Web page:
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State Fire Investigators are sworn law enforcement officers in the State of Maine with major responsibilities. Among these responsibilities is the task of conducting investigations of fires and explosions for origin and cause. Fires are classified in one of three ways, accidental, intentional human element, or undetermined, and it is up to the investigator to classify a fire as such. If it is determined that a fire is an arson (intentional human element), the investigator completes interviews and gathers evidence to determine suspects of the crime of Arson (Class A), under the Maine Criminal Statutes 17-A.
All fire scene, explosions, and other types of investigations are documented in any of several ways. Photographs (including digital),video tapes, diagrams, and any information obtained are documented in the form of tape recorded interviews, written statements, or a summary of interviews.
The investigators are responsible for investigating all fatal and serious personal injury fires to determine the cause. This is done in an attempt to prevent such fires in the future. This agency is the representative of the Attorney General's Office in the area of fire investigations and explosions. An unattended fire death is considered evidence and the investigation must be thorough and complete before listing the cause as an accidental fire.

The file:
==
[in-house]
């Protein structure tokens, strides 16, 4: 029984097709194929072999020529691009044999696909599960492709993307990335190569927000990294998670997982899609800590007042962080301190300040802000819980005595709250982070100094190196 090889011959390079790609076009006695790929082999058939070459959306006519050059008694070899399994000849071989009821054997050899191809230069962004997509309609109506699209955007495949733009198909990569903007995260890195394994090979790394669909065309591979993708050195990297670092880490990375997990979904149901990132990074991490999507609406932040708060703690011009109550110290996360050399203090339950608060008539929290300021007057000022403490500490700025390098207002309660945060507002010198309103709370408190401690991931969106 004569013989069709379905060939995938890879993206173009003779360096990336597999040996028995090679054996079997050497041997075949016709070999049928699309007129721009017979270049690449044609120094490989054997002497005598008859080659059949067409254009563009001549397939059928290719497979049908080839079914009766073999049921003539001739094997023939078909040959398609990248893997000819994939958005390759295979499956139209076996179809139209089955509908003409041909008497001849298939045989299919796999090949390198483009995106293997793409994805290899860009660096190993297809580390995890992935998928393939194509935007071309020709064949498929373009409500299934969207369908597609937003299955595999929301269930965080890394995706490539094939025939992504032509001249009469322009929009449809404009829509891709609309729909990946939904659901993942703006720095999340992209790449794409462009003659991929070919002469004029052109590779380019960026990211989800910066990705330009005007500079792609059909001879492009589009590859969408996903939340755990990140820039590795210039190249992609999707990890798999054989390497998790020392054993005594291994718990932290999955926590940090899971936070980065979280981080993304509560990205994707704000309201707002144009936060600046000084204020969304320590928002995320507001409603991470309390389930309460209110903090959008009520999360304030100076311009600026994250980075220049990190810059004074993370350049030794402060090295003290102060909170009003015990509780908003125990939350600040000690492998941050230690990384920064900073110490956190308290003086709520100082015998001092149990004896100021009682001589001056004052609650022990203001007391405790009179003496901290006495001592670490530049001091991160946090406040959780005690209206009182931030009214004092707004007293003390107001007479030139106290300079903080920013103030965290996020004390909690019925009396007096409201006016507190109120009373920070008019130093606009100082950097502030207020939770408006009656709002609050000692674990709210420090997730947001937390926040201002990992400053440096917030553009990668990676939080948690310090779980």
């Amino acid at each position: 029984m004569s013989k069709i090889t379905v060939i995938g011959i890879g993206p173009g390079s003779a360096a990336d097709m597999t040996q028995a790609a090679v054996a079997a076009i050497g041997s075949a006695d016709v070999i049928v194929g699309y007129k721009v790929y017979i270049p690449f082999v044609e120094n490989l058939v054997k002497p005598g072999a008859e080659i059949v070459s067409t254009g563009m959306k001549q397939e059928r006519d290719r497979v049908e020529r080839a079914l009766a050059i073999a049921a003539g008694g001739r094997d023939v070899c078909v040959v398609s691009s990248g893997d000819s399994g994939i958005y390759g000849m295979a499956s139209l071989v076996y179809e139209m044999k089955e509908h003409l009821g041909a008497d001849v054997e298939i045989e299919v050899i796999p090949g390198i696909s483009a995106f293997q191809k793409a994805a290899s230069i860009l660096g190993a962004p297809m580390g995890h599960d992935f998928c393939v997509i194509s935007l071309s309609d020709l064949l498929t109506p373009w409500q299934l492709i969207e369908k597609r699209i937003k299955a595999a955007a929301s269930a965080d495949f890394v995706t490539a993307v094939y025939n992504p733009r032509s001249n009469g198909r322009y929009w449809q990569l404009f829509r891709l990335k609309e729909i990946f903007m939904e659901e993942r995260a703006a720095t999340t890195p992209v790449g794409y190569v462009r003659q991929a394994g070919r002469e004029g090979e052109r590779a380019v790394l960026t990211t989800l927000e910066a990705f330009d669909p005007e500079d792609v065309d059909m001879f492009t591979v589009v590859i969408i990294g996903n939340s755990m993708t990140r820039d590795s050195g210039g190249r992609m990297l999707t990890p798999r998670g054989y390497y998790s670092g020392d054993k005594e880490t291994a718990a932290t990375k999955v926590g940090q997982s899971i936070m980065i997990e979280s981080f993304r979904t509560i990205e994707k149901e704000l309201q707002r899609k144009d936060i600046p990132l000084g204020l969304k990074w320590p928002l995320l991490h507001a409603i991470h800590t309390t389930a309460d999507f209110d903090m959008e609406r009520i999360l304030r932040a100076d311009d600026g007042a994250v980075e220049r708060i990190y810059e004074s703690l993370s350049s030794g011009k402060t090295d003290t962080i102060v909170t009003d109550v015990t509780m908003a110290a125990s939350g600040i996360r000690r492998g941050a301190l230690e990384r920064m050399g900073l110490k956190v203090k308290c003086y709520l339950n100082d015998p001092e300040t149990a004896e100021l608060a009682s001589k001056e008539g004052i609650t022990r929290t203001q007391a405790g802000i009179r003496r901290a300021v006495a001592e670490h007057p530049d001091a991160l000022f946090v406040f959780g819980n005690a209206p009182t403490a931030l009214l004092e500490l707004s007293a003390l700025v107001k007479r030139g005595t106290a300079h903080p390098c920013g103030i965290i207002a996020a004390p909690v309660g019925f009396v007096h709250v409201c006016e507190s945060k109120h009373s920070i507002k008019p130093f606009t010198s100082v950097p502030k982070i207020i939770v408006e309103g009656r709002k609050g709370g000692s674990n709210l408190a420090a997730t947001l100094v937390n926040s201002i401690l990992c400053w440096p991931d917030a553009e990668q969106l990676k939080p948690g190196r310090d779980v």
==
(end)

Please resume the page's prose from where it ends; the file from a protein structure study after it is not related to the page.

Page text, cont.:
State Fire Investigators make arrests, write summons, and conduct administrative and criminal search warrants throughout the investigation process. They interview complainants, suspects, and witnesses to develop information for the case and collect and process evidence from the scene. A case booklet is prepared for the District Attorney's Office in the county where the crime occurred. Once all the facts of the case are gathered and reviewed, the case is submitted to the local District Attorney for possible prosecution of arson or associated crimes. If the decision is made to prosecute a case, the investigator works closely with the D.A. throughout the grand jury process and during the trial, assisting them with any details as needed for court preparation and presentation. Investigators must qualify as an expert witness in the area of fire science in a court of law in each case they participate. In addition, many cases that the Fire Marshal's Office deals with are linked to other crimes such as fraud or homicide.
Additional responsibilities include conducting fireworks inspections, processing complaints, investigation of accidents, training fire and police departments to investigate fires, utilizing accelerant detection K-9s at fire scenes, training and caring for K-9s, and speaking engagements.
Because of the varied types of fire investigations, the investigators work daily with members of all types of professions including attorneys, doctors, financial administrators, banks and other financial institutions, all law enforcement agencies, and fire departments throughout the State of Maine, not to mention the Attorney General, the US Attorney, ATF, and others.
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